Jesus seemed to enjoy everyday life. The first stop in His ministry was a wedding. Although He rebuked gluttony and self-indulgence, He never scolded anyone for innocent enjoyment. He rebuked the hypocrisy of the Pharisees, but ate at the home of one. It was only with superficial religion that He took issue. He moved freely among people of all classes:  rabbis and tax collectors, the poor and the rich, fishermen and Roman officials, children and the aged. Although He guarded His solitude, He loved to talk with people. He roamed the countryside, sleeping where people offered Him a mat.

Isaiah described the Messiah as “a man of sorrows and acquainted with grief” (Isaiah 53:3), but that does not imply that Jesus was grim-faced or moody. Had He not been somewhat cheerful much of the time, He would never have fit in so well with the common people. There is no record that anyone ever told Him a joke or that He ever told one. We have no reason to believe that Jesus ever lost His composure. He was never shocked by the actions of others, “for He knew what was in man” (John 2:25; Luke 6:8). At no time did the Master ever become fearful. In fact, He urged others to “Fear not” (Matt. 10:31; Luke 8:50). What Jesus said and did gives us a glimpse of God Himself; for He said, “He that has seen me has seen the Father” (John 14:9). “He took children into His arms, put His hands upon them and blessed them” (Mark 10:16). John, the beloved disciple, “leaned on His chest at supper” (John 21:20). If Jesus had not been a loving person, that kind of familiarity would have been impossible. His gentle manner and natural charisma made Him both appealing and accessible to all peoples. Since no words can fully describe Him, the Gospel writers do not even try.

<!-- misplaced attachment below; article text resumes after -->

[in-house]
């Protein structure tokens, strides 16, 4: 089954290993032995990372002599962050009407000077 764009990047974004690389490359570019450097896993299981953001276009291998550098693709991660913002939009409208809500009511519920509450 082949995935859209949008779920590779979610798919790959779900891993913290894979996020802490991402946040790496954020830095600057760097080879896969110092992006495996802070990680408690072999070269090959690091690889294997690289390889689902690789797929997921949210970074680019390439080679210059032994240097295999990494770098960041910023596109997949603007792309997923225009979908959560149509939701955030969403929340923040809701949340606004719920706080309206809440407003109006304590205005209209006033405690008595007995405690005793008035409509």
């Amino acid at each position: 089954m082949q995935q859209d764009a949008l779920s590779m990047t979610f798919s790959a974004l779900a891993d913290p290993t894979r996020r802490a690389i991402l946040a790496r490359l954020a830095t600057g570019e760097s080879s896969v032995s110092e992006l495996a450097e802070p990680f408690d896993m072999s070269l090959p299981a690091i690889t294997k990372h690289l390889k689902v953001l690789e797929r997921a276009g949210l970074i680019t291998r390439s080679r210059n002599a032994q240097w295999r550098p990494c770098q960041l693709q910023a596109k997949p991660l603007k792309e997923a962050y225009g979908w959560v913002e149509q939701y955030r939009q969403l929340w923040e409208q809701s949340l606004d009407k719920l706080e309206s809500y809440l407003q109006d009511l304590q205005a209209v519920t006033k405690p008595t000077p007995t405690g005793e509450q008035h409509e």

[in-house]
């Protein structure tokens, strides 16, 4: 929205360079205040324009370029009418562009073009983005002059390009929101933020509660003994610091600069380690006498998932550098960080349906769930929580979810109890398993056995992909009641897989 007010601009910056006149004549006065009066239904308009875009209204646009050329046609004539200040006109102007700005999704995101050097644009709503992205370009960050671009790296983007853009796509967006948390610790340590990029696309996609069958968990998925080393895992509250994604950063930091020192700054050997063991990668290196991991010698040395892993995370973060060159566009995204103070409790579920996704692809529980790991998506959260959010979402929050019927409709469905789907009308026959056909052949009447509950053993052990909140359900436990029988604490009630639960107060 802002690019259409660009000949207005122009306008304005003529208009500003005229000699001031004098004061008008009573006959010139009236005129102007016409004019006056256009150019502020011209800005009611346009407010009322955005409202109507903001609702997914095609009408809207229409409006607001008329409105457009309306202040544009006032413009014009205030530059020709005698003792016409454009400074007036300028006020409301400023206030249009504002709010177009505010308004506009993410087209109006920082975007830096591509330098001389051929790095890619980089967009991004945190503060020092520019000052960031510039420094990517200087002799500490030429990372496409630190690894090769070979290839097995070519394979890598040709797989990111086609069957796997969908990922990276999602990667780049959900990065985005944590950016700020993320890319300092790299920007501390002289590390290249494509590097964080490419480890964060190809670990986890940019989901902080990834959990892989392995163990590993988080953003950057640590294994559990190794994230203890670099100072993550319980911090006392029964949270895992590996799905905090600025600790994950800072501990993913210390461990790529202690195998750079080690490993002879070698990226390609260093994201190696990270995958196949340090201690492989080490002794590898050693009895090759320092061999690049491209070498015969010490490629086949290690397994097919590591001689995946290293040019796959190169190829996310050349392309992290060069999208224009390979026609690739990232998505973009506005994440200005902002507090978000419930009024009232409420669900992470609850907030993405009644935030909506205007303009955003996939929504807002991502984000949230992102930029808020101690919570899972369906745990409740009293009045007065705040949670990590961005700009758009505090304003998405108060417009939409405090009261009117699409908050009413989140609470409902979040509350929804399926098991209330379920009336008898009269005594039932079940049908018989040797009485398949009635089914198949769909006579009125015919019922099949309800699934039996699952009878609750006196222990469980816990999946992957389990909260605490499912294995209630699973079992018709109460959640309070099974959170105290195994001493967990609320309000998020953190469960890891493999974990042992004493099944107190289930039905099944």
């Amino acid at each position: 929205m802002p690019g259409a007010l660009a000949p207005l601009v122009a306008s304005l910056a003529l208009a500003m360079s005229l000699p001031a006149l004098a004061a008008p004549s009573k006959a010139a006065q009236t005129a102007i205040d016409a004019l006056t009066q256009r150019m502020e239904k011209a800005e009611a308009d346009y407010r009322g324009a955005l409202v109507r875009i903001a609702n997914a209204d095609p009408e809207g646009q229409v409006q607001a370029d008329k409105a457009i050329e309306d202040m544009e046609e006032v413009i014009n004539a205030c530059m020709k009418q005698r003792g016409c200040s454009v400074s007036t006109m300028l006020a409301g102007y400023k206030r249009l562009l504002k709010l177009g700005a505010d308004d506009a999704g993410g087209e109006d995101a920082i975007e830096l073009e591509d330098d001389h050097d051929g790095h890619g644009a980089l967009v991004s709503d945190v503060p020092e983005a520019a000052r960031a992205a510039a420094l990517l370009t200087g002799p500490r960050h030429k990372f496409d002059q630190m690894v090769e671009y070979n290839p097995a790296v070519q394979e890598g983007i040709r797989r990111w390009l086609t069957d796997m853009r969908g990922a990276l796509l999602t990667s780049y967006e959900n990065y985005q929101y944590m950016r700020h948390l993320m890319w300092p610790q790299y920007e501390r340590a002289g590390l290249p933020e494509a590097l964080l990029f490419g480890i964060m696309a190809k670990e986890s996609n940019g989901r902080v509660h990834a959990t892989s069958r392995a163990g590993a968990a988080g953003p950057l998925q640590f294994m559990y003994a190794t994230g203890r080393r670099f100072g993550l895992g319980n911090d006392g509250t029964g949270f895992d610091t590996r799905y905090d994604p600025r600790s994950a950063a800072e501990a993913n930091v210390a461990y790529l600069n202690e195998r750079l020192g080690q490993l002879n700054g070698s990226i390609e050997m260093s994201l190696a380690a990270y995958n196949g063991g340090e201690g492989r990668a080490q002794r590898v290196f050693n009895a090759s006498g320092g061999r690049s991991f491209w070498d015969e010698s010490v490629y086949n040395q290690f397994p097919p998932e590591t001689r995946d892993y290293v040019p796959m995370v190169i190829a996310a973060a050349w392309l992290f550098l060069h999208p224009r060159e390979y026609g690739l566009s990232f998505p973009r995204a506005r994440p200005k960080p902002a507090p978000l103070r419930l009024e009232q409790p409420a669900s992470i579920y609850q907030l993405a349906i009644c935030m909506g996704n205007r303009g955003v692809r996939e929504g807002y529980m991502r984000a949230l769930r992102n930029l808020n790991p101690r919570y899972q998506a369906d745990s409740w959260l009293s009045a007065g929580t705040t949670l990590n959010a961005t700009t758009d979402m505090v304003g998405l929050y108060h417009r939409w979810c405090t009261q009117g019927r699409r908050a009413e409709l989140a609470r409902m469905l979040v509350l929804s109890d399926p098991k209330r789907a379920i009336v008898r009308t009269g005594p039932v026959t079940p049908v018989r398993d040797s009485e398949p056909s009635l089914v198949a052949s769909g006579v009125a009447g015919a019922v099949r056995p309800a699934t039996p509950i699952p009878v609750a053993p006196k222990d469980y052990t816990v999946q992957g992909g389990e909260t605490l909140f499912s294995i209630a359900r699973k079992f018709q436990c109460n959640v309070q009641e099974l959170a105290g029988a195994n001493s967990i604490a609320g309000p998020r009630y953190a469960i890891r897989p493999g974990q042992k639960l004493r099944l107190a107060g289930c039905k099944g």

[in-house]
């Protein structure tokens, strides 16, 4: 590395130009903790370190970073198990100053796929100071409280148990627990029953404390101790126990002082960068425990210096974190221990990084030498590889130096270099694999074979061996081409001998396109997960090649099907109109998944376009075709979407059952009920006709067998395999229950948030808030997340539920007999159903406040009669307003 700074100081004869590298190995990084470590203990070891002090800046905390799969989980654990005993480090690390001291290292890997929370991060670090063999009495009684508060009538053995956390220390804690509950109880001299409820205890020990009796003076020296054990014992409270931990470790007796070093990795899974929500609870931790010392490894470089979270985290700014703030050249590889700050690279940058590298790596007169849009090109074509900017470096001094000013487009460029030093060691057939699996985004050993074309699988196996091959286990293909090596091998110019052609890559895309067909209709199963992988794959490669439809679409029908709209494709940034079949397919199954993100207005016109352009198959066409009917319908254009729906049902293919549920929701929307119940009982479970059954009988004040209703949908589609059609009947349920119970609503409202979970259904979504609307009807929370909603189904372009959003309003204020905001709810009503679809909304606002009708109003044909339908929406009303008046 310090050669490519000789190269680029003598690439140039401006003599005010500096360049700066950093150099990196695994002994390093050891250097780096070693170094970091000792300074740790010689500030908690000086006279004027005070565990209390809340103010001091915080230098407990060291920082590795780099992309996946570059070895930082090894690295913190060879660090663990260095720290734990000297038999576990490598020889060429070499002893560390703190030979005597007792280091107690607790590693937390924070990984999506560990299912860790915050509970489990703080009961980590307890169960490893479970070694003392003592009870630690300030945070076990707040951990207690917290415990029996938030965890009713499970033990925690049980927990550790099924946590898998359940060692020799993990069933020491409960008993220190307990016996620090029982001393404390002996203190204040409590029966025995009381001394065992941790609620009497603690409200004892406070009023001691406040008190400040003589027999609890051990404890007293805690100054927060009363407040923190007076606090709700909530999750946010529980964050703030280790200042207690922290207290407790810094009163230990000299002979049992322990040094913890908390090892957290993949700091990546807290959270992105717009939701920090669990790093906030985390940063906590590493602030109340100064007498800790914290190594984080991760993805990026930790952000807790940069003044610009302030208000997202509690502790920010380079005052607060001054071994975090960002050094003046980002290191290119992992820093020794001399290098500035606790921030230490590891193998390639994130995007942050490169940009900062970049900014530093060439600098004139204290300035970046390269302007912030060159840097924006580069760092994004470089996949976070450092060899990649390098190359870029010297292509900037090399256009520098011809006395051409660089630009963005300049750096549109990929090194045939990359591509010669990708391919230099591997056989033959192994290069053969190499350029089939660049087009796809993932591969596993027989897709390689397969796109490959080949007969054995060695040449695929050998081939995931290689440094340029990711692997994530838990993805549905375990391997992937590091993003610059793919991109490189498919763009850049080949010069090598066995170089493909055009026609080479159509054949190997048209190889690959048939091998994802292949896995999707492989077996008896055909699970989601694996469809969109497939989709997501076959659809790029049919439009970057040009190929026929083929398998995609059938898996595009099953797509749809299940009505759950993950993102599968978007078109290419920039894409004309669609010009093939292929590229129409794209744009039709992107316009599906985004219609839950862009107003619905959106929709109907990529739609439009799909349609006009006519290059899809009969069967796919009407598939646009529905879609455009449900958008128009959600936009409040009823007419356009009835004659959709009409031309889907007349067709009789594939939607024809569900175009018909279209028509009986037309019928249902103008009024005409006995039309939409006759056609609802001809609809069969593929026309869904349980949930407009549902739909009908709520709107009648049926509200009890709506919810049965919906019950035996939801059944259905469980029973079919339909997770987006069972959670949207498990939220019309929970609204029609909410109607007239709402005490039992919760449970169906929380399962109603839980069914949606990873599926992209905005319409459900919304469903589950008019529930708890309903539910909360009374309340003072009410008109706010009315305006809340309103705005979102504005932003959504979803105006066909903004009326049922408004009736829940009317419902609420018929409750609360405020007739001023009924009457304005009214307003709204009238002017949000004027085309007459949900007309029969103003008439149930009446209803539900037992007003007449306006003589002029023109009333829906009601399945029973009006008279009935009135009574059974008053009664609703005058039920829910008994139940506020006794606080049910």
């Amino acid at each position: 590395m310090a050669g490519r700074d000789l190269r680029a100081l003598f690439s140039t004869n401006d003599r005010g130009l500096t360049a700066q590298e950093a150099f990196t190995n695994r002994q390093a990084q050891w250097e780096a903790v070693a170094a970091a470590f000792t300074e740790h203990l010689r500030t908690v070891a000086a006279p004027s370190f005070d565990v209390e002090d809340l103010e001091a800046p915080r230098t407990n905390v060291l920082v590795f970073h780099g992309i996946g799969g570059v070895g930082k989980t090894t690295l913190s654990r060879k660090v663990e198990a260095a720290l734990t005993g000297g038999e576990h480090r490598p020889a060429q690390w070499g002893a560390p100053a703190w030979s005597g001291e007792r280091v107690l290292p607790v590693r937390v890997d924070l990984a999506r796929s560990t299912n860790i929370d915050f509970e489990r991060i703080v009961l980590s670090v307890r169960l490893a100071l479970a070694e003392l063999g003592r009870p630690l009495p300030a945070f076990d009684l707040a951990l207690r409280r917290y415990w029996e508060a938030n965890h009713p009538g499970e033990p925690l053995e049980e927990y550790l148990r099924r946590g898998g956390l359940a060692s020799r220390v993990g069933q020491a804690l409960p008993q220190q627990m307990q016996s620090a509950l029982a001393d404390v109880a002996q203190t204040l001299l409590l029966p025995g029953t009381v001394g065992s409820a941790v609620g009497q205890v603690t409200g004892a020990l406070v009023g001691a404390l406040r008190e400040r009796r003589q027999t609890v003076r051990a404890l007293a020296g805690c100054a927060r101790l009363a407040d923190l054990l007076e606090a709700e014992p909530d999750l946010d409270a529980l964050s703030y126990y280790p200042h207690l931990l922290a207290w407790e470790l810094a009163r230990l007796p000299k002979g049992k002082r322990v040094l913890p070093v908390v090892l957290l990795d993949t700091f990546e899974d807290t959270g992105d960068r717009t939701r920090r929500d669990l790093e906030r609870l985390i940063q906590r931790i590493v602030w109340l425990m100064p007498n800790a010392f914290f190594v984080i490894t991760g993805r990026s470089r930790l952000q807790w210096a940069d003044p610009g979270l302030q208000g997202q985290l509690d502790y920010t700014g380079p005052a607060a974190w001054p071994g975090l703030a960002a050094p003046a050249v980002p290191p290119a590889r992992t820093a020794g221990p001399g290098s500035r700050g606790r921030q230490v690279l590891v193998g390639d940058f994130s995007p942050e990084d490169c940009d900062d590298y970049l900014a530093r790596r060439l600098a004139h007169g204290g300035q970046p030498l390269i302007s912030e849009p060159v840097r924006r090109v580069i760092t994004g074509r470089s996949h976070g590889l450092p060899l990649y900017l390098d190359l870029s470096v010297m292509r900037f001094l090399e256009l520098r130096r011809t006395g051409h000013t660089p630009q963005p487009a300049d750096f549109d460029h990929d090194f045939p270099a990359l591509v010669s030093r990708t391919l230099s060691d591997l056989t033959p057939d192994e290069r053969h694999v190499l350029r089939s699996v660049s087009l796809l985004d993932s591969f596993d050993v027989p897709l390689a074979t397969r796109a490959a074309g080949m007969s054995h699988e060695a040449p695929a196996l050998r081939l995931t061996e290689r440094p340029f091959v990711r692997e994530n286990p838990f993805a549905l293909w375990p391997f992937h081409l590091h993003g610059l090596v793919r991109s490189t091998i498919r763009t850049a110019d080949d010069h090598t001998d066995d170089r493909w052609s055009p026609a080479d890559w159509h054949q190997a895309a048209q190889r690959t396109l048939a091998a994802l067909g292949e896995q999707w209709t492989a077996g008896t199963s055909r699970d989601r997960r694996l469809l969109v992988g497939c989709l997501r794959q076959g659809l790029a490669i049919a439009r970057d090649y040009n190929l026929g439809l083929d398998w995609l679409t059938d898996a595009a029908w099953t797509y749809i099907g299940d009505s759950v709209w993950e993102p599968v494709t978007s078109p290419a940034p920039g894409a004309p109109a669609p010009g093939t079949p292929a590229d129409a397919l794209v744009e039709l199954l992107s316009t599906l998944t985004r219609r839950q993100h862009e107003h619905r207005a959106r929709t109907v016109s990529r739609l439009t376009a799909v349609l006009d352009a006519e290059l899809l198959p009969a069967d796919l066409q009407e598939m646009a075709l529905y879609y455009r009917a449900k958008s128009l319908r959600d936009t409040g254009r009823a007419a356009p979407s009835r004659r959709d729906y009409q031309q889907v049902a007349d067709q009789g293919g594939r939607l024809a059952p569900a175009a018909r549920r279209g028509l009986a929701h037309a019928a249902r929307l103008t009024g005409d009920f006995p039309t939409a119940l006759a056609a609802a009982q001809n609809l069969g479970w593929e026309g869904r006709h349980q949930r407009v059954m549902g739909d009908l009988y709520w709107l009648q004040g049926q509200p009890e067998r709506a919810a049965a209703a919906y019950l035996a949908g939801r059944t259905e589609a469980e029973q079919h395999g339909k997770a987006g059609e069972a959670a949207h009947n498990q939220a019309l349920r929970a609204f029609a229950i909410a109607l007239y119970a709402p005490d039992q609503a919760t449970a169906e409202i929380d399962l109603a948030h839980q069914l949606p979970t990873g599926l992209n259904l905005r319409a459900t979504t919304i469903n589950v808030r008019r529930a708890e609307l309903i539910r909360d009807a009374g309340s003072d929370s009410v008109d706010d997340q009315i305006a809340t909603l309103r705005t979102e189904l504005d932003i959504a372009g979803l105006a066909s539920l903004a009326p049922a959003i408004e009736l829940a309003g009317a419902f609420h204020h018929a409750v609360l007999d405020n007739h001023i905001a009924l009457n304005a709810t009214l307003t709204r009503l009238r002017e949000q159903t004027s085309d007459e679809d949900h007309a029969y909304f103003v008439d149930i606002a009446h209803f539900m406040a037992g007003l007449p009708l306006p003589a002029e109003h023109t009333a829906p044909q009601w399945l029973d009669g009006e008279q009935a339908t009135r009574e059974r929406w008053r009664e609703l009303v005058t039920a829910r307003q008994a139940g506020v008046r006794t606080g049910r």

We would lose more than we would gain by trying to paint Him, for no artist could do Him justice. If we had His photo, how many eccentrics would get an “extreme makeover” and attempt to look exactly like Him? The Gospels were not written as journals or diaries, but they provide a picture of Jesus’ disposition, deportment and attitude. They tell us what He did and the rest of the New Testament tells us why. We need to know His personality, not His specific physical features. Isaiah 33:17 promises that “Your eyes shall see the King in His beauty.” Part of our reward in heaven will be to actually see our blessed Savior. For now, we must picture Him with the traits that prompted children to run to Him, that made a woman want to clutch His robe, that caused holy women to follow Him to His death and resurrection, that won the hearts of blind men, lepers and beggars—and our hearts as well. If we want our curiosity satisfied concerning the face of Jesus, we must stay true and pass through the gates of Heaven. On that day when He says, “Well done, good and faithful servant,” I’m sure He will be smiling (Matt.25:21). Only there can we claim the last promise in the Bible, “We shall see His face” (Rev. 22:4).

Maxim of the Moment

Love is blind, but marriage is an eye-opener.